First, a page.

Monday, March 26, 2007

Well, life has not been boring.

First, I must tell you some back history. In January 2006 I sent an anonymous letter to the Watchtower Society's Brooklyn offices. The Watchtower Society is a coordinating office for the work of Jehovah's Witnesses (it is not, though, as is sometimes reported, the 'official name' of Jehovah's Witnesses: the Witnesses are a religious body, and the Watchtower Society is a legal entity used by the religion).

My letter opened with a discussion of my loss of faith, which was not then by any means as complete as it is now. I then went on to talk about the way that sometimes we believe things we want to believe, and I worried, in the letter, that my loss of faith was due to my belated realisation of my homosexuality. I know that I'm inteligent; I know also that my judgment can be clouded.

I never got a reply to the letter: it was anonymous. What I wanted from it I do not know. Perhaps just the relief of getting my feelings down on paper. The one thing I asked for was an article in The Watchtower or Awake! outlining how hypocrytical people can sometimes be on this issue. 1 Corinthians 5:12 shows that those outside the congregation are not to be judged by the standards applied to those within. I've written about this before on this blog:

The hypocrasy of these people who dress up their personal distaste for homosexuals in the cloak of a high-minded religious and moral objection began to disgust me.

The one thing I asked for, I didn't get. As I said in the letter,

If, say, a Witness’s non-Witness niece is having a sexual relationship with her boyfriend she will be treated quite differently than her brother having a sexual relationship with his boyfriend. And yet both are equally breaking God’s Law and neither are his servants. It is not our place to decide which of God’s laws are more important.

This rampant hypocritical homophobia was disturbing me.

***

So, earlier this year, I sent the letter again, this time with an address on the bottom. The text of the letter explained why I had not contacted the local elders: I was uncertain about how well they'd keep confidentiality, and I really couldn't think what they'd do to help me. Also, at the time the letter was first written, I was uncomfortable identifying as homosexual even to myself, so telling other people who knew me in real life was all but out of the question. In the interim, over the course of the year, I'd become more comfortable with an internal gay identity, and less firm in my faith. I did not redraft the letter, so these changes in attitude were not recorded. They're both rather nebulous, anyway.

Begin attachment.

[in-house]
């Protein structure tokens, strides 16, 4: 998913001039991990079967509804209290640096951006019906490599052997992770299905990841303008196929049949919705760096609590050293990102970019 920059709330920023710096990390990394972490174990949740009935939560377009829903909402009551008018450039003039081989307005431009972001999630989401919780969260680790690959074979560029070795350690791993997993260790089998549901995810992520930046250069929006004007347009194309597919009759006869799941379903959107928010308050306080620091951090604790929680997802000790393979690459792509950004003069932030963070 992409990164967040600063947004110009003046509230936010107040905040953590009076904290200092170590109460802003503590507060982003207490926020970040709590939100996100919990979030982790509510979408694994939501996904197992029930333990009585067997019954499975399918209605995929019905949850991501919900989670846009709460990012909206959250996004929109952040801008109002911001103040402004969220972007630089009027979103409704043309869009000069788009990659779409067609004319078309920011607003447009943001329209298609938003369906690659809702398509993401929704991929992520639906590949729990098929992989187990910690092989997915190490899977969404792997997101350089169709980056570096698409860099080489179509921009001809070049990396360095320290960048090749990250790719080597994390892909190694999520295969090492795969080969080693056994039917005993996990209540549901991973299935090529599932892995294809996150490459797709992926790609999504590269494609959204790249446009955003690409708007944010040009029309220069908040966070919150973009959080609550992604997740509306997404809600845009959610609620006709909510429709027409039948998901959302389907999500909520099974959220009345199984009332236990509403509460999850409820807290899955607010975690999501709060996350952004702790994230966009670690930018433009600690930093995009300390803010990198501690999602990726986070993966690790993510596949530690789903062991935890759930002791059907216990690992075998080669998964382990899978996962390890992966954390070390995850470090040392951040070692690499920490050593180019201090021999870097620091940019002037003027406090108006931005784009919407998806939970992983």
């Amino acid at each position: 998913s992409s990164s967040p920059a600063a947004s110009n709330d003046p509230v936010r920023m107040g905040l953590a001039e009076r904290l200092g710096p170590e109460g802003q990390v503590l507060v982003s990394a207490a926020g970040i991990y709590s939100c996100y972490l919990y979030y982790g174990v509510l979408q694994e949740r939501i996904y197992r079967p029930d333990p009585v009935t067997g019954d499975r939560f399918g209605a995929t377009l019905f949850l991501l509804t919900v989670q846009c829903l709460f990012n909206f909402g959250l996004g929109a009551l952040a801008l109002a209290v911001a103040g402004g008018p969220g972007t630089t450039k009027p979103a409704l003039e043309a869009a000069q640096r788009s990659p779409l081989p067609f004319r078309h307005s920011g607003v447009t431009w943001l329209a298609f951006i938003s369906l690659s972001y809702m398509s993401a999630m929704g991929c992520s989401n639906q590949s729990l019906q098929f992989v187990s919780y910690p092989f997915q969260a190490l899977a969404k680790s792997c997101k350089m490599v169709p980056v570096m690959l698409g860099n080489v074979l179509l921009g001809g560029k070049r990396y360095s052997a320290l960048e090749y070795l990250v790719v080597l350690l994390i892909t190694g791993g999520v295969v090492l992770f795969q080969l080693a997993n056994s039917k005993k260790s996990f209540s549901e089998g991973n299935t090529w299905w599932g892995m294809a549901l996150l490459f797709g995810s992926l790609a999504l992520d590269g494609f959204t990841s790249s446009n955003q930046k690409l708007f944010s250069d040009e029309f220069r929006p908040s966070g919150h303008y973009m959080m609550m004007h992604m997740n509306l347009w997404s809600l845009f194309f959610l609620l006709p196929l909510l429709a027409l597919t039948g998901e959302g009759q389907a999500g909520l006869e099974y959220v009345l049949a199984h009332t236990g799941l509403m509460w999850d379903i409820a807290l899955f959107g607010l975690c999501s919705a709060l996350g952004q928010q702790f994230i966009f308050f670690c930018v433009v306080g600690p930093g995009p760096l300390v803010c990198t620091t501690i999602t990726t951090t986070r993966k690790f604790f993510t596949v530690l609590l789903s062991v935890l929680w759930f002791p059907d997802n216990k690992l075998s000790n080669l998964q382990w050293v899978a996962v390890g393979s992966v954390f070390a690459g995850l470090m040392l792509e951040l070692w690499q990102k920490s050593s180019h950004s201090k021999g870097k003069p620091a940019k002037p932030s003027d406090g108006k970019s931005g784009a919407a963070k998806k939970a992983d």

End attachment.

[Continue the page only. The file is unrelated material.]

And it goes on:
Two more short quotes from the letter:

Technically, I could be openly gay and yet one of Jehovah’s Witnesses. Am I right? I could say, as I am doing to you, I am homosexual and a virgin, because I’m not interested in having sex with women and God’s Law says that for a man to have sex with another man is wrong. I could, technically, be perfectly open about that. But it’s not actually feasible, is it? You know it isn’t, so don’t pretend anything else.The attitude to homosexuality prevalent among Jehovah’s Witnesses is not one fitting to servants of a loving God. It is actually un‑Christian.

I do not 'suffer from some homosexual feelings' -- I am homosexual. Entirely. That’s what I am. Live with it -- I have to.

That last perhaps deserves some clarification. I think I detect a faint note of bitterness creaping in, and I don't like that. Don't become bitter. I also detect an acceptance there that I am who I am, and that my homosexuality is a permanant part of my make-up, not some temporary aberation. One way or another, I shall have to live with it.

***

Episode Next

The Society, in defiance of my express wishes, sent the letter back to the local branch office here in Ireland, who showed it to one of the elders in my congregation. I ought to be annoyed about this, and I shall have to work out why I'm not.

The line You've been in communication with Brooklyn did come as rather a shock, but I rallied nicely, and in the end I had a reasonable, friendly, and fairly open conversation with the two elders I was talking to. I've had two chats now, and am in line for a third. I have not yet told them of the extent to which my faith has been eroded, but shall have to do so shortly. It would be dishonest to continue.

I gave a five-minute talk the other week, on the detrimetal effect of grumbling on the spirit of the congregation. One of the elders I'd been talking to said it was the best talk he'd ever heard me give.

***

In other news, I recently bought Letter to a Christian Nation, by Sam Harris. Thought-provoking and challenging. I recommend it.

4 Comments:

Blogger TXatheist said...

I also left the Watchtower society, JW's. I found your post over at thefundidriveby.blogspot.com/

Tuesday, 05 June, 2007  
Blogger The boy with the tambourine said...

Any words of wisdom?

Thursday, 07 June, 2007  
Anonymous Alyssa said...

Great work.

Tuesday, 11 November, 2008  
Blogger TRiG said...

Any further comments should be posted on my new blog.

Sunday, 16 October, 2011  

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